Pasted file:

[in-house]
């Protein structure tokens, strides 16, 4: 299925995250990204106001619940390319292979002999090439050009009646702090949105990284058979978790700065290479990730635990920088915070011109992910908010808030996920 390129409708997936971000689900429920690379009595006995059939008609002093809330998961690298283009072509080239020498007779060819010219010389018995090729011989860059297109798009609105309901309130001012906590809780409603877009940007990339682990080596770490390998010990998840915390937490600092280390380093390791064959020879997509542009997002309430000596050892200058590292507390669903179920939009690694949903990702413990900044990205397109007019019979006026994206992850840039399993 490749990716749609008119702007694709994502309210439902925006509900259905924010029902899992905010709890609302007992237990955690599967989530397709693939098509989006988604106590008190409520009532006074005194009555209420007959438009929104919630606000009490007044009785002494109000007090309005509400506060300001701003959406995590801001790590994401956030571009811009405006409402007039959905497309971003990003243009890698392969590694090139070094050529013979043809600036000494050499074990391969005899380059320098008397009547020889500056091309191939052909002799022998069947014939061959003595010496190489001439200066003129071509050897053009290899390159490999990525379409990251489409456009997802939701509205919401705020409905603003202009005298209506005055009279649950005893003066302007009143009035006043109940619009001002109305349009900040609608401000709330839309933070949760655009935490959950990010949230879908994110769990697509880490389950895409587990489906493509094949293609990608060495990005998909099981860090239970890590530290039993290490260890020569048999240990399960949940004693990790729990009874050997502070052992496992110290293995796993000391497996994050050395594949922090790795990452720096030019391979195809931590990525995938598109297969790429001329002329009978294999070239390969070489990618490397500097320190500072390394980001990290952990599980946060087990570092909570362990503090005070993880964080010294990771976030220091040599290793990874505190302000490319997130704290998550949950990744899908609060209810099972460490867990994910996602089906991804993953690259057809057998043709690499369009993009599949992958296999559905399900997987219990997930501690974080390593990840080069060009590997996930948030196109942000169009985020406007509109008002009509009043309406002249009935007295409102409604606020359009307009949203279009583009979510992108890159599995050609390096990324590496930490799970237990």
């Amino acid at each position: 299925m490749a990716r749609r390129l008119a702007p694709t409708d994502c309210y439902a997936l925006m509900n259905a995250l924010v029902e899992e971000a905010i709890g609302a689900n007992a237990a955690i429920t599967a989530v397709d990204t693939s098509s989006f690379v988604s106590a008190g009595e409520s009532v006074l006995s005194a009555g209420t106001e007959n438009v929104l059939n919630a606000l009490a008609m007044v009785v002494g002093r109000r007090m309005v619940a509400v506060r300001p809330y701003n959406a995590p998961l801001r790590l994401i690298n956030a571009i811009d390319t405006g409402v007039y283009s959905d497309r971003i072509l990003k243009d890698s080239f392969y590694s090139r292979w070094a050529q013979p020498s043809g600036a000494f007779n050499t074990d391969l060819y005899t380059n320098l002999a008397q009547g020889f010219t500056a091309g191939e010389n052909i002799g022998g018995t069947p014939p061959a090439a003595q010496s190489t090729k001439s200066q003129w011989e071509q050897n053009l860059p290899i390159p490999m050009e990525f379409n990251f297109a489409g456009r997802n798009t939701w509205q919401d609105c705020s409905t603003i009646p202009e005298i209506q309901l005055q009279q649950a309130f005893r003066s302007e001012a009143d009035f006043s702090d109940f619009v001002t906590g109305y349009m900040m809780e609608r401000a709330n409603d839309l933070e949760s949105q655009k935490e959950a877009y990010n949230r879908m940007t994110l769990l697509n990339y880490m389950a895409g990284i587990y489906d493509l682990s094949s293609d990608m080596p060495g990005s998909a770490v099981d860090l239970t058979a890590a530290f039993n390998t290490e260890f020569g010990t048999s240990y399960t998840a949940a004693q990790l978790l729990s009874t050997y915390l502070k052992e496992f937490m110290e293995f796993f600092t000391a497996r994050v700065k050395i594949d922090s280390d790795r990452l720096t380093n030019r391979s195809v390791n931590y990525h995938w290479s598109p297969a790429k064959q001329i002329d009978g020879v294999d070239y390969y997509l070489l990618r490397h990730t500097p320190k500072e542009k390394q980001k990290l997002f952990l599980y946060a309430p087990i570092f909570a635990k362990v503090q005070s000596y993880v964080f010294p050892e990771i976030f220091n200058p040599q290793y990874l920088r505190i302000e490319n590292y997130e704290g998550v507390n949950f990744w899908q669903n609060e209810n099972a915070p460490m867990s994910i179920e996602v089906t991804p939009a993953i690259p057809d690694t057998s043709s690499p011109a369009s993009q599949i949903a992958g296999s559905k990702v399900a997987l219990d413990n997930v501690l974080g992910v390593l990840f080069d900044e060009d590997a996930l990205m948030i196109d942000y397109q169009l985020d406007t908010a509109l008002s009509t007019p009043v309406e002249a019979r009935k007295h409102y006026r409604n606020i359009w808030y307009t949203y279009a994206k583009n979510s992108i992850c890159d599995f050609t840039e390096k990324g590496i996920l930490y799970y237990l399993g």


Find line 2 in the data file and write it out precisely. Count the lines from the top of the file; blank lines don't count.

């Protein structure tokens, strides 16, 4: 299925995250990204106001619940390319292979002999090439050009009646702090949105990284058979978790700065290479990730635990920088915070011109992910908010808030996920 390129409708997936971000689900429920690379009595006995059939008609002093809330998961690298283009072509080239020498007779060819010219010389018995090729011989860059297109798009609105309901309130001012906590809780409603877009940007990339682990080596770490390998010990998840915390937490600092280390380093390791064959020879997509542009997002309430000596050892200058590292507390669903179920939009690694949903990702413990900044990205397109007019019979006026994206992850840039399993 490749990716749609008119702007694709994502309210439902925006509900259905924010029902899992905010709890609302007992237990955690599967989530397709693939098509989006988604106590008190409520009532006074005194009555209420007959438009929104919630606000009490007044009785002494109000007090309005509400506060300001701003959406995590801001790590994401956030571009811009405006409402007039959905497309971003990003243009890698392969590694090139070094050529013979043809600036000494050499074990391969005899380059320098008397009547020889500056091309191939052909002799022998069947014939061959003595010496190489001439200066003129071509050897053009290899390159490999990525379409990251489409456009997802939701509205919401705020409905603003202009005298209506005055009279649950005893003066302007009143009035006043109940619009001002109305349009900040609608401000709330839309933070949760655009935490959950990010949230879908994110769990697509880490389950895409587990489906493509094949293609990608060495990005998909099981860090239970890590530290039993290490260890020569048999240990399960949940004693990790729990009874050997502070052992496992110290293995796993000391497996994050050395594949922090790795990452720096030019391979195809931590990525995938598109297969790429001329002329009978294999070239390969070489990618490397500097320190500072390394980001990290952990599980946060087990570092909570362990503090005070993880964080010294990771976030220091040599290793990874505190302000490319997130704290998550949950990744899908609060209810099972460490867990994910996602089906991804993953690259057809057998043709690499369009993009599949992958296999559905399900997987219990997930501690974080390593990840080069060009590997996930948030196109942000169009985020406007509109008002009509009043309406002249009935007295409102409604606020359009307009949203279009583009979510992108890159599995050609390096990324590496930490799970237990």